GROUP – A gathering of holes in the target. The group size is measured by finding the bullet holes that are the furthest apart from each other and measuring from the center of one hole to the center of the other hole.The closer the holes, the better. Obviously the number of shots fired affect the group size. Typical numbers are three, five and ten. From a statistics viewpoint a three shot group is virtually meaningless as a measurement of firearm accuracy. Five shot groups are acceptable. Some advocate a seven shot group as a good tradeoff between economy and statistical relevance.
GUNPOWDER – Chemical substances of various compositions, particle sizes, shapes and colors that, on ignition, serve as a propellant. Ignited smokeless powder emits minimal quantities of smoke from a gun’s muzzle; the older black-powder emits relatively large quantities of whitish smoke.
HAIR TRIGGER – A trigger that breaks from an extremely light touch.
HAMMER – On guns so equipped, the hammer is the part that rotates to provide the percussive impact on the primer. The firing pin may be struck by the hammer, or the firing pin may be a part of the hammer. Not all guns have hammers. Many guns are equipped with strikers: notably Glock pistols and the vast majority of bolt action rifles. Hammers may be exposed or shrouded, spurred or bobbed.
HAMMER SPUR – The thumb-piece on the top rear of the hammer that enables it to be manually drawn back to full cock.
HAMMERLESS – A revolver or pistol design that actually have hammers but are fully encased inside the frames, hammer designs where the spurs have been removed for concealment, or striker-fired pistols that are truly hammerless.
HANDGUN – Synonym for pistol. designed to be fired while held in one or both hands, rather than while braced against the shoulder.
HANDLOADS – Cartridges assembled by an individual person from the individual components (primer, shell casing, gunpowder, and bullet) and are typically tailored specifically for their firearm.
HARDBALL – Slang for a full metal jacket bullet with a round nose. The term is most commonly used in referring to .45 ACP caliber ammunition, but may be used for other calibers as well.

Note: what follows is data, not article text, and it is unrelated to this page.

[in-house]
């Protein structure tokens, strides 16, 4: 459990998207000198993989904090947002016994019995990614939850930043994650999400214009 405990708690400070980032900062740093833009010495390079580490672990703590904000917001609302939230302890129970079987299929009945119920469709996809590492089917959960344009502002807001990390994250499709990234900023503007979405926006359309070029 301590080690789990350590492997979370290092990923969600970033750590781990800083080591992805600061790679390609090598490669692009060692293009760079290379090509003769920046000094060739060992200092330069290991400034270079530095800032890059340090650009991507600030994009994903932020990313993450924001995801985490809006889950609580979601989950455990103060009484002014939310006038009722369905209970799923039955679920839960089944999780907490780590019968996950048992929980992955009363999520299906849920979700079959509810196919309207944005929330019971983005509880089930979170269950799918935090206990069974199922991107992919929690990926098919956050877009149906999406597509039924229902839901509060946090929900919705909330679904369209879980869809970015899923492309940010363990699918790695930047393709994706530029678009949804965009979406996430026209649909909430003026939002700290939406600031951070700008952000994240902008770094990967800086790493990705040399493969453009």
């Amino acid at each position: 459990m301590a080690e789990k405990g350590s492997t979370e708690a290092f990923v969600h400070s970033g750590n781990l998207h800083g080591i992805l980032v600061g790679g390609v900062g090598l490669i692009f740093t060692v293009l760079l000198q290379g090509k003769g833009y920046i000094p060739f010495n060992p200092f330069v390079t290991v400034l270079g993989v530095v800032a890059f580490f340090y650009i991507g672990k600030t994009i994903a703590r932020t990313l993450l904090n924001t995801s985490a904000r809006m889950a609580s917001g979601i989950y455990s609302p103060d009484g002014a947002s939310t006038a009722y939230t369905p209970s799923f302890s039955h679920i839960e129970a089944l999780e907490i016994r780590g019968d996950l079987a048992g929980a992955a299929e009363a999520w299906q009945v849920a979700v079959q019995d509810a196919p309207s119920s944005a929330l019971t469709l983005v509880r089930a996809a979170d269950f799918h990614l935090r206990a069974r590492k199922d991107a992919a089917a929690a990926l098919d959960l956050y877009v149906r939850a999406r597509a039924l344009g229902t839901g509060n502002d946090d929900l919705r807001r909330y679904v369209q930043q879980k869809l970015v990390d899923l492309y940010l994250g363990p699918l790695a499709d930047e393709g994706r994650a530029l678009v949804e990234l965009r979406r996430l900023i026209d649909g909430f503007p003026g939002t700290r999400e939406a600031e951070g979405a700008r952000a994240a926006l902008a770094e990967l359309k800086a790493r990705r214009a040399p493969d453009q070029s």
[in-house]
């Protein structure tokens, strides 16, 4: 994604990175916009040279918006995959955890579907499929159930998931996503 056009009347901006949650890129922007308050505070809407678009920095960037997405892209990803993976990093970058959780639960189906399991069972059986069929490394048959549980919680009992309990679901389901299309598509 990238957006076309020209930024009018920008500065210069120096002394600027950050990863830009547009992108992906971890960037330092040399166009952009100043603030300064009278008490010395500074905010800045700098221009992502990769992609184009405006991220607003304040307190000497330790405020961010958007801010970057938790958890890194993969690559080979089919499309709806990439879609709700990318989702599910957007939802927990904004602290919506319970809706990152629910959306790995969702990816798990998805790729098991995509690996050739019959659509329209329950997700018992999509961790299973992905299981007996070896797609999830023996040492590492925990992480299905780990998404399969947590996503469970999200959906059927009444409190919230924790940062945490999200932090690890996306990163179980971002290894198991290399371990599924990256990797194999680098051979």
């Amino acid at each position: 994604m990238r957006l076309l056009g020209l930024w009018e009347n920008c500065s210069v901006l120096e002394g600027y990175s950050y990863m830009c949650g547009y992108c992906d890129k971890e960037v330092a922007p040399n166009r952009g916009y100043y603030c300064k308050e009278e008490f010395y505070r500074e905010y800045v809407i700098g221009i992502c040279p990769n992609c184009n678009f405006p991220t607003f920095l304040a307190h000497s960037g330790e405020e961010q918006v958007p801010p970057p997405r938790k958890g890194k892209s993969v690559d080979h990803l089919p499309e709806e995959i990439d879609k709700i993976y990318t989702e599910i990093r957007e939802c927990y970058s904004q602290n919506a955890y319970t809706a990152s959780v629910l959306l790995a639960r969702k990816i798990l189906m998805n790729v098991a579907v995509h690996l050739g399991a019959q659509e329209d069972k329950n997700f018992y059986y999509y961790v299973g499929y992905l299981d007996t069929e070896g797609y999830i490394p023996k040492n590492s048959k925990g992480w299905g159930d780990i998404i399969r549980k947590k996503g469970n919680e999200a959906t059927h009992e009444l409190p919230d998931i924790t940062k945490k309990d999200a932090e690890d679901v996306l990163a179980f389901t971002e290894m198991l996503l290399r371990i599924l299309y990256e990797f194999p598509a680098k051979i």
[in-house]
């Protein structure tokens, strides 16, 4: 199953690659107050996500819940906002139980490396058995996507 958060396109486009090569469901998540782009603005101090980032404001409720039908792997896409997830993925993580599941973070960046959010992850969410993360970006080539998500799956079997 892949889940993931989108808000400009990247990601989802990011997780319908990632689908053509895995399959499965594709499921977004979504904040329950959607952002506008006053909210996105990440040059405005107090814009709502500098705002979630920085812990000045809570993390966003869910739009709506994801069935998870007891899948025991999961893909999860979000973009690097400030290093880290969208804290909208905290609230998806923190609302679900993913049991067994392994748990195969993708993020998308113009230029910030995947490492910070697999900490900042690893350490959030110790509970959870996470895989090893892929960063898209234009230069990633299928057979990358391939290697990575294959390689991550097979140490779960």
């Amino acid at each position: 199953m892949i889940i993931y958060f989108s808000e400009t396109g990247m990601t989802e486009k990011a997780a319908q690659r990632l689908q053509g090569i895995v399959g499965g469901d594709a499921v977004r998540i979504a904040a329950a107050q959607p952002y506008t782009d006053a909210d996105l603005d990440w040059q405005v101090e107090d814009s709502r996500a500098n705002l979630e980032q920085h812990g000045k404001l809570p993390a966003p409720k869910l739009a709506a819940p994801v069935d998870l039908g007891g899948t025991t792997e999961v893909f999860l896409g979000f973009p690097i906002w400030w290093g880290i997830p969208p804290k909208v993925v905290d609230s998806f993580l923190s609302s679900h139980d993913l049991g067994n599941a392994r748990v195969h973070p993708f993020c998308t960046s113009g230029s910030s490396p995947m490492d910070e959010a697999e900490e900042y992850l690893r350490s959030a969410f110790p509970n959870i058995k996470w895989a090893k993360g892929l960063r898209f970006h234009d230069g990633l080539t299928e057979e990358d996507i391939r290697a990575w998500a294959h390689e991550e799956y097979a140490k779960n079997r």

HEEL (OF A STOCK) -The top of the butt, when the gun is in position on the shoulder to be fired, is called the heel.
HEAVY TRIGGER – A trigger that requires a lot of pressure to pull it past the break point. Rifles tend to have considerably lighter triggers than handguns, and even a heavy rifle trigger is often lighter than a light handgun trigger.
HIGH-CAPACITY MAGAZINE – An inexact, non-technical term indicating a magazine holding more rounds than might be considered “average.”
HIGH KNEELING – A shooting position in which one or both knees are touching the ground, but the shooter is otherwise erect.
HMR – Hornady Magnum Rimfire, a type of ammunition.
HOLLOW-POINT BULLET – A bullet with a concavity in its nose to increase expansion on penetration of a solid target. some hollow-point’s are also designed to fragment as they expand. They are least likely to over-penetrate the target and harm an innocent bystander. Commonly used for self-defense
HOLSTER – A gun holder that may be strapped to a human body, or affixed to the inside of a pack or bag, or dropped into a pocket. A holster serves to protect the gun’s mechanisms and finish, to provide security by covering the trigger so it cannot be pulled inadvertently, and to present the grip of the gun at a constant angle for easy access. Some holsters also serve to obscure the outline of the gun so it may be more easily concealed. Typically made from leather or in plastic.
HOT RANGE – Pistol can be carried loaded, also a range where the range master has given the order to commence fire